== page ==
1930 United States Census
The original census enumeration sheets were microfilmed by the Census Bureau in 1949, after which the original sheets were destroyed. The microfilmed census is located on 2,667 rolls of microfilm, several organizations host images of the microfilmed census online, and digital indices. Microdata from the 1930 census are available through the Integrated Public Use Microdata Series. Aggregate data for small areas, together with electronic boundary files, can be downloaded from the National Historical Geographic Information System
Hardin County, Kentucky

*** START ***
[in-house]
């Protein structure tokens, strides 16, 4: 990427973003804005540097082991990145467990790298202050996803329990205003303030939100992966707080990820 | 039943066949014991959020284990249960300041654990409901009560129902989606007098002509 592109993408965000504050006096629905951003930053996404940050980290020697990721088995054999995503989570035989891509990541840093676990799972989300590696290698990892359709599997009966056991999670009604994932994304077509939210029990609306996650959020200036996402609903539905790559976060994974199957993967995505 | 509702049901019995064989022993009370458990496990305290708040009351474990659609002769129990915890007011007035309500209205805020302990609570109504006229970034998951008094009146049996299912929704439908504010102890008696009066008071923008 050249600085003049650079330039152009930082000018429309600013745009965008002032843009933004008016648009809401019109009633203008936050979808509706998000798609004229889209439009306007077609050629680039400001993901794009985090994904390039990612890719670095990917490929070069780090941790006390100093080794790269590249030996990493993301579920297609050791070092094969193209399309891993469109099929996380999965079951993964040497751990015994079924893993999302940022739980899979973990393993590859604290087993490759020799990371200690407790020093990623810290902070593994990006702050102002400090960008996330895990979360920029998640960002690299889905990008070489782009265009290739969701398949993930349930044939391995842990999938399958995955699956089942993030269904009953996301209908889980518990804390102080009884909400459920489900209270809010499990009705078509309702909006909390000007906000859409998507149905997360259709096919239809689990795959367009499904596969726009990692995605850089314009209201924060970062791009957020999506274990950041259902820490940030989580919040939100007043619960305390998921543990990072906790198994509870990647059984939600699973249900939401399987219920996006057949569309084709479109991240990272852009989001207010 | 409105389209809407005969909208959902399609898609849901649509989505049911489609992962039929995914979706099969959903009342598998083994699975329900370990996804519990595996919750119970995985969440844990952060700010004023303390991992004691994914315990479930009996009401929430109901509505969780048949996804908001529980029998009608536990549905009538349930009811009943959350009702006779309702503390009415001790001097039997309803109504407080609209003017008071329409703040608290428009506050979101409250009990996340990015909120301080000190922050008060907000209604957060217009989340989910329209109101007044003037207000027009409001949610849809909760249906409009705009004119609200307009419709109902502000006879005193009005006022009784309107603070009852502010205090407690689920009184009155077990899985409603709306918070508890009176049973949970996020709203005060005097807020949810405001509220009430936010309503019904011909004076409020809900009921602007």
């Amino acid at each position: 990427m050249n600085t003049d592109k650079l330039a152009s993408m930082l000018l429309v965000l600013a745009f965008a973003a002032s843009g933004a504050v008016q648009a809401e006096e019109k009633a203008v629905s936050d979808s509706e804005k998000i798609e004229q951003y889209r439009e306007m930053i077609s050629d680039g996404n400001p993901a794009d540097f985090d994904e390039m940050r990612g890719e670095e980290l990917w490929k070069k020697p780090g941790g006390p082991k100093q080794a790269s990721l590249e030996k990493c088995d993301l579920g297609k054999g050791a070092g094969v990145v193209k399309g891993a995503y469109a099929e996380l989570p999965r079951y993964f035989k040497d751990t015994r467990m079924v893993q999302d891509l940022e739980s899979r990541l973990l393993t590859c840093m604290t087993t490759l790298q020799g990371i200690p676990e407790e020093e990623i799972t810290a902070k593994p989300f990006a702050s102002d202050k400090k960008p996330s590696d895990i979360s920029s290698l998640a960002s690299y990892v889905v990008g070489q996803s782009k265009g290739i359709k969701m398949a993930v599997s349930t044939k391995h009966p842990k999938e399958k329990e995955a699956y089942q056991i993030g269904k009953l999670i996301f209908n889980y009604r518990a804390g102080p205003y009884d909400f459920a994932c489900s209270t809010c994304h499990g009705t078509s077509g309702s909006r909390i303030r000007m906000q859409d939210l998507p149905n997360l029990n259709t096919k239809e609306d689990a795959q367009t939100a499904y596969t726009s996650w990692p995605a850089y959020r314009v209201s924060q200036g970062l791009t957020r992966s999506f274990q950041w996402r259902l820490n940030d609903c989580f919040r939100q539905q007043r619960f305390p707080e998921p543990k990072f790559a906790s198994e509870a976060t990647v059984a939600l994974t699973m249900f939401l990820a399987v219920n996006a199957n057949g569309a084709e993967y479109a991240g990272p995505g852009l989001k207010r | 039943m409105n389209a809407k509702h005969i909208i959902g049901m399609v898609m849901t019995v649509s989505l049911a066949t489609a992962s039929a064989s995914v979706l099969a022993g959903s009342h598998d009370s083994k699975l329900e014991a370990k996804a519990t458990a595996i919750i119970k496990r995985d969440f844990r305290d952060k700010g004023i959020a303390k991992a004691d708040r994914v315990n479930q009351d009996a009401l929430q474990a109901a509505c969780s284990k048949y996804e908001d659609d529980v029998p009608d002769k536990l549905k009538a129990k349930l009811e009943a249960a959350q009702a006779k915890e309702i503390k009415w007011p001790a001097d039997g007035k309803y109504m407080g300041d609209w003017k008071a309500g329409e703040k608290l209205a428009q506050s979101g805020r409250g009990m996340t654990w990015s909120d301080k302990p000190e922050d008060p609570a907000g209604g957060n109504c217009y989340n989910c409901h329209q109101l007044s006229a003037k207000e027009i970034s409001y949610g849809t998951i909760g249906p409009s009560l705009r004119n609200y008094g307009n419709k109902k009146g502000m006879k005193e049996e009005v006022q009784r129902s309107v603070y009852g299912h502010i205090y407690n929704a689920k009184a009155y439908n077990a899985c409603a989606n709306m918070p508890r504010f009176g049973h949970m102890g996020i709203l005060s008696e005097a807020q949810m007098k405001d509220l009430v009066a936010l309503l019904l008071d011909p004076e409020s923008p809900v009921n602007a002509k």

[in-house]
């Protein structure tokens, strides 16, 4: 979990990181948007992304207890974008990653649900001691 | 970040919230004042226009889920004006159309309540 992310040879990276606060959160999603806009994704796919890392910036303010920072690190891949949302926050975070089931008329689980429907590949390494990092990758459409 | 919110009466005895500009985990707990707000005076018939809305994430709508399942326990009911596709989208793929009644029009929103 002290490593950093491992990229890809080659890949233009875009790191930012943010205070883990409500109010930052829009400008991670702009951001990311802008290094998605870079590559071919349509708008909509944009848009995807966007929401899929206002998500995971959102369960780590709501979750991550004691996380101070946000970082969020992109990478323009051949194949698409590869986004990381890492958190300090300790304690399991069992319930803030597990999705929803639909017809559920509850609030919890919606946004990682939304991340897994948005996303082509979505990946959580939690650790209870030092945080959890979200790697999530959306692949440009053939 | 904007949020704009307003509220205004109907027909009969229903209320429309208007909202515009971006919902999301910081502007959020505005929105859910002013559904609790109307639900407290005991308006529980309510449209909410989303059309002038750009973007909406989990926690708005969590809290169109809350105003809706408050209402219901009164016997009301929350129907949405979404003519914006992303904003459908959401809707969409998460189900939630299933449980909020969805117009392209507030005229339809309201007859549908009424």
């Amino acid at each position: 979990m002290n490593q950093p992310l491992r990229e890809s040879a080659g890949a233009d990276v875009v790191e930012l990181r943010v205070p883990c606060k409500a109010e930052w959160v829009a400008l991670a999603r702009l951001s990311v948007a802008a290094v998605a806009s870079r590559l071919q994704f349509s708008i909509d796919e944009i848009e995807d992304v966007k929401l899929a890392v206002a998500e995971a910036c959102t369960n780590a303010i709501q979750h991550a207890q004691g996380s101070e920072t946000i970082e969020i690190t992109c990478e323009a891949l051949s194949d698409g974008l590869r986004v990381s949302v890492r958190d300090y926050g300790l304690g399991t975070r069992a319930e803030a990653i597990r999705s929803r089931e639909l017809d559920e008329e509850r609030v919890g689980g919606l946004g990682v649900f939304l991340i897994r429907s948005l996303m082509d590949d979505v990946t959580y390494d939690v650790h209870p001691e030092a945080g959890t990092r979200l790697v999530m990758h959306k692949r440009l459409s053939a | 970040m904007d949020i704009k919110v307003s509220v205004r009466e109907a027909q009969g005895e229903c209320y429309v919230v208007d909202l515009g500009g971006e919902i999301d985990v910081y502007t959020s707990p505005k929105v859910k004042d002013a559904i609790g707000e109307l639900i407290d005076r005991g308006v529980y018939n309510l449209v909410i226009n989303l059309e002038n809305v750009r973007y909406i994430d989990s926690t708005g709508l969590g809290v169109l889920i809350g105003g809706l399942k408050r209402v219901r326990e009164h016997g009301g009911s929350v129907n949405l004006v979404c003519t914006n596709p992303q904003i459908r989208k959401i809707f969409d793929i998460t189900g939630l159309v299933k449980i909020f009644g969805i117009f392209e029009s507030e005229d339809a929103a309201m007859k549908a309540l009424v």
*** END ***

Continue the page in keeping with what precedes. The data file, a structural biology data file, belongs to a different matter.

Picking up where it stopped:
Hardin County is a county located in the U. S. state of Kentucky. Its county seat is at Elizabethtown, the county was formed in 1792. Hardin County is part of the Elizabethtown-Fort Knox, KY Metropolitan Statistical Area, as well as the Louisville/Jefferson County—Elizabethtown-Madison, as of the 2010 census, the population was 105,543. Hardin County is known for being the birthplace of former U. S. president Abraham Lincoln, Hardin County was established in 1792 from land given by Nelson County. Hardin was the 15th Kentucky county in order of formation, the county is named for Col. John Hardin, a Continental Army officer during the American Revolution and a brother of the Capt. William Hardin who founded Hardinsburg. Courthouse fires destroyed county records in 1864 and again in 1932, the present courthouse dates from 1934. According to the U. S. Census Bureau, the county has an area of 630 square miles. It is the fourth-largest county by area in Kentucky, Hardin County borders nine counties, more than any other county in Kentucky.